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Three Ways to Prevent Menopausal Hair Loss

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In the United States, the average age of Female Menopause is about 51.  During the lead up and times after this physiologic transition, many women will complain bitterly of changes in their hair.  Many times, these complaints are of thinning and hair loss but other complaints such as brittle, dull, or lackluster hair are common. In my office, women will tell me that they see more and more hair in the drain of the shower or on the floor of their bathroom.  Several times I have had women bring in baggies full of fallen hair.  It is devastating to many of these women who feel their self-image changing rapidly and dramatically.

Female menopausal hair loss is common, and it increases with age and notably, it increases with the change in hormonal balance that occurs with the menopausal transition.  There are a few hormones that are particularly responsible, and it is true that declines in actual blood levels or receptor sensitivity to Estradiol and Thyroid hormone are the primary causes.  Other factors that are often associated with hair loss include genetics, food sensitivities (gluten is a major culprit), systemic inflammation, and nutrient imbalances such as iron and ferritin, though there are certainly a number of other nutrients that can lead to hair loss.

In my next blog, I will go into a more detailed discussion of what can be done from a medical standpoint to deal with female menopausal hair loss, but for now, I would recommend that women who start to lose their hair in the 40’s and beyond do several things that can lay the physiologic ground work for a healthy head of hair. I would first make sure that you pay very careful attention to hair hygiene.  It is important to keep the scalp clean and vibrant.  Frequent hair washing (at least 4 times a week, if not daily) is crucial to keep the hair follicles free of dirt and debris and to stimulate the blood flow through the mechanical action of massaging the scalp.  And it is important to use an extremely high-quality hair product.  Few hair products in grocery stores or corner pharmacies have the quality necessary to adequately care for the hair.  In addition, far too many of these products contain chemicals and additives that are actually toxic to the skin or hair.  I would recommend a high-quality product that is organic and made from natural ingredients.  One product that I have seen outstanding results with is called Monat®.  This product has ingredients are naturally-based, safe, pure and sustainable and they work in harmony with each other to create an exceptional product that yields a healthier head of hair.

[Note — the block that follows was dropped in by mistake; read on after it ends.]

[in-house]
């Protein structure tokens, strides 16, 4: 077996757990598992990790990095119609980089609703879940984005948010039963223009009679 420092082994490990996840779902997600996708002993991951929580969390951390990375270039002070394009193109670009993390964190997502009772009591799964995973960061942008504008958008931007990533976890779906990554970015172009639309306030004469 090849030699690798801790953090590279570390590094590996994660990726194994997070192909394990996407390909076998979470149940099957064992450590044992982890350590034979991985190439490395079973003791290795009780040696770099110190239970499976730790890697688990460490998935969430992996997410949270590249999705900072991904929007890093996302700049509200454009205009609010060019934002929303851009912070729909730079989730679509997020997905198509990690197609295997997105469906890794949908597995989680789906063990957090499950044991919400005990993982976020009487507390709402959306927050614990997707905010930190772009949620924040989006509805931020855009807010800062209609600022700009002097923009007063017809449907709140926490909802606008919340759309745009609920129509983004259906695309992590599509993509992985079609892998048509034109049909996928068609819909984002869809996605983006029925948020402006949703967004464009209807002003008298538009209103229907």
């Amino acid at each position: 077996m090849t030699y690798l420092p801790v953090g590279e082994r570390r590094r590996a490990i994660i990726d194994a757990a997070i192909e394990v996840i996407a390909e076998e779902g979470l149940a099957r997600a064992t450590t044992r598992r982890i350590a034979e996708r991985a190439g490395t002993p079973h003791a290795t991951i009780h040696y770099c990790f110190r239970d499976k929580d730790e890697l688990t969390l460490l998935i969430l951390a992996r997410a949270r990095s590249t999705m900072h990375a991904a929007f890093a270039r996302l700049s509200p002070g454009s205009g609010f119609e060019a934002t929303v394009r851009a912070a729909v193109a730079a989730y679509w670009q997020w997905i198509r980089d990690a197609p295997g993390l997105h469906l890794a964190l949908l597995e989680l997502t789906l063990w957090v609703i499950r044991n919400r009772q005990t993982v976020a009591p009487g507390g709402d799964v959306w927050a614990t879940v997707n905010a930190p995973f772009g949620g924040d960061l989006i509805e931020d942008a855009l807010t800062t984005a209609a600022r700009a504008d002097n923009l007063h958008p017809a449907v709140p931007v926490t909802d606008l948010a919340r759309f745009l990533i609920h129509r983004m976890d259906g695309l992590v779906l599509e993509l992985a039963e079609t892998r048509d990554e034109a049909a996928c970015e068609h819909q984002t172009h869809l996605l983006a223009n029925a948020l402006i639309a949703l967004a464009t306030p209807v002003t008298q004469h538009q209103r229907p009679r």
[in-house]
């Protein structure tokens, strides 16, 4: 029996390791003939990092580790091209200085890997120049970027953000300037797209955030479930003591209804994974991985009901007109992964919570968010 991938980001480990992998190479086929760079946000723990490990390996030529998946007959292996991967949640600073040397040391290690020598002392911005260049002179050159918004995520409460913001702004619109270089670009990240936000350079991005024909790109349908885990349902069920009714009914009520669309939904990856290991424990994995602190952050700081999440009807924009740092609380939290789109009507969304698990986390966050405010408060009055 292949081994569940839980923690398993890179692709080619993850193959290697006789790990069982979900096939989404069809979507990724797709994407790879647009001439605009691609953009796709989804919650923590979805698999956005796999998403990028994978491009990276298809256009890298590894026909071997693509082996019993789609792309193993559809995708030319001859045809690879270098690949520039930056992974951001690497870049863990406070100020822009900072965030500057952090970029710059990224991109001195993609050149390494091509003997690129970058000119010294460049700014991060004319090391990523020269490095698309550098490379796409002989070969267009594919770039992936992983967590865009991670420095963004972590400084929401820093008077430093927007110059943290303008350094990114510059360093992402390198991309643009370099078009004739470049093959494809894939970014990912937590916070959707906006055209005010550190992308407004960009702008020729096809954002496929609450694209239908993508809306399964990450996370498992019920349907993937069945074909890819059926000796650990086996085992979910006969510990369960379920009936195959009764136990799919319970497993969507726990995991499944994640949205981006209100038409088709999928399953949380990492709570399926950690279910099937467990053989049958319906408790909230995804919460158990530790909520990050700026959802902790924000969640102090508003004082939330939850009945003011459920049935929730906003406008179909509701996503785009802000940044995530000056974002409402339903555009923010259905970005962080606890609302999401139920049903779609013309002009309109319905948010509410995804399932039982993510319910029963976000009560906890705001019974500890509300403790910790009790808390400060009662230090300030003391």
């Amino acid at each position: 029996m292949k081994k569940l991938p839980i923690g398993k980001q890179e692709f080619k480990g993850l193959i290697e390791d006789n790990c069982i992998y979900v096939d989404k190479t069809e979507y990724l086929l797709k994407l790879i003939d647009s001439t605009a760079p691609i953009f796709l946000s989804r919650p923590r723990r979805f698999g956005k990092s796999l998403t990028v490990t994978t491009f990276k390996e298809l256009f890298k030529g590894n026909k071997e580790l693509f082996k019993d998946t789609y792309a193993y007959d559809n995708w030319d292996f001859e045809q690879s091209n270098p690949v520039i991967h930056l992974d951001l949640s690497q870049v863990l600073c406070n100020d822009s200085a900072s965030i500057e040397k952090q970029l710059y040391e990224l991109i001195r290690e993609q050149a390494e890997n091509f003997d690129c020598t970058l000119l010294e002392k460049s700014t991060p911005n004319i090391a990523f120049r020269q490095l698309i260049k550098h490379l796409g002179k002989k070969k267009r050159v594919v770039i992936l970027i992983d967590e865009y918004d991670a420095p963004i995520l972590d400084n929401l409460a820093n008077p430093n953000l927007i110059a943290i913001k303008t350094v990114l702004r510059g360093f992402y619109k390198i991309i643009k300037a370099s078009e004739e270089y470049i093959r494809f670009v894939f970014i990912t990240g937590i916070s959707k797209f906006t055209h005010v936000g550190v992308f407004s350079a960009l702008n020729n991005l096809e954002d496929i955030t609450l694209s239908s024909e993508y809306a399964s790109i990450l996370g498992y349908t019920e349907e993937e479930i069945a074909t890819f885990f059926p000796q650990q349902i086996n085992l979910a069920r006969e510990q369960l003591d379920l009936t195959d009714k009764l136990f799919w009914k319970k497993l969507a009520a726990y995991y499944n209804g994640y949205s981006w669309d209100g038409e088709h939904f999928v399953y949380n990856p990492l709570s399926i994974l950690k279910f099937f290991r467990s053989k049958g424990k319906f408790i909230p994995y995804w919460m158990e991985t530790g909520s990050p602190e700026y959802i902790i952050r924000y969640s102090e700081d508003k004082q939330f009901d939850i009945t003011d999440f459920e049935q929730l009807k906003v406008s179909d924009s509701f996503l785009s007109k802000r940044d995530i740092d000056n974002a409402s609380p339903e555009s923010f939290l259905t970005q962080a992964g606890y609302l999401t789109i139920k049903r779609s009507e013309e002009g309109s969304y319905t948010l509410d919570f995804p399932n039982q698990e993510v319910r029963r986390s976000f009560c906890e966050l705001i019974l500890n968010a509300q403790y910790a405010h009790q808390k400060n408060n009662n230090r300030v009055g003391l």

When it comes to nutrition, avoiding inflammatory foods is essential.  One of the most inflammatory foods known is gluten.  Gluten is one of the primary proteins in wheat.  Over the years, genetic modification of the wheat used in the U.S. has led to gluten proteins that are essentially foreign to the human body.  These proteins can lead to systemic inflammation that may manifest in hair loss.  I would recommend at least a 4-month trial of a gluten free diet to see if hair growth improves with this dietary modification.  I cannot count the number of times I have heard dramatic positive stories of what gluten free has done to my patient’s health and well-being.  The skin, gut and hair improvements can be impressive.  Beyond gluten, I would recommend a nutritional program that consists primarily of vegetables and proteins.  Some fruit and an avoidance of gluten, carbohydrates and processed grains.  More specifically, an anti-inflammatory diet is an excellent way to start.  Finally, I would make sure that everyone includes a pharmaceutical grade multivitamin in their program.  Only with high quality multivitamins can you be sure to get the optimum daily quotient of micronutrients necessary for good health and optimal hair support.

Female menopausal hair loss is a major concern among aging women in the U.S. today.  With some very simple changes in daily routine, hair health can be dramatically improved.  In my next blog I will discuss some medical issues that are associated with Female Menopausal Hair Loss and what can be dome to improve hair health from a medical perspective.

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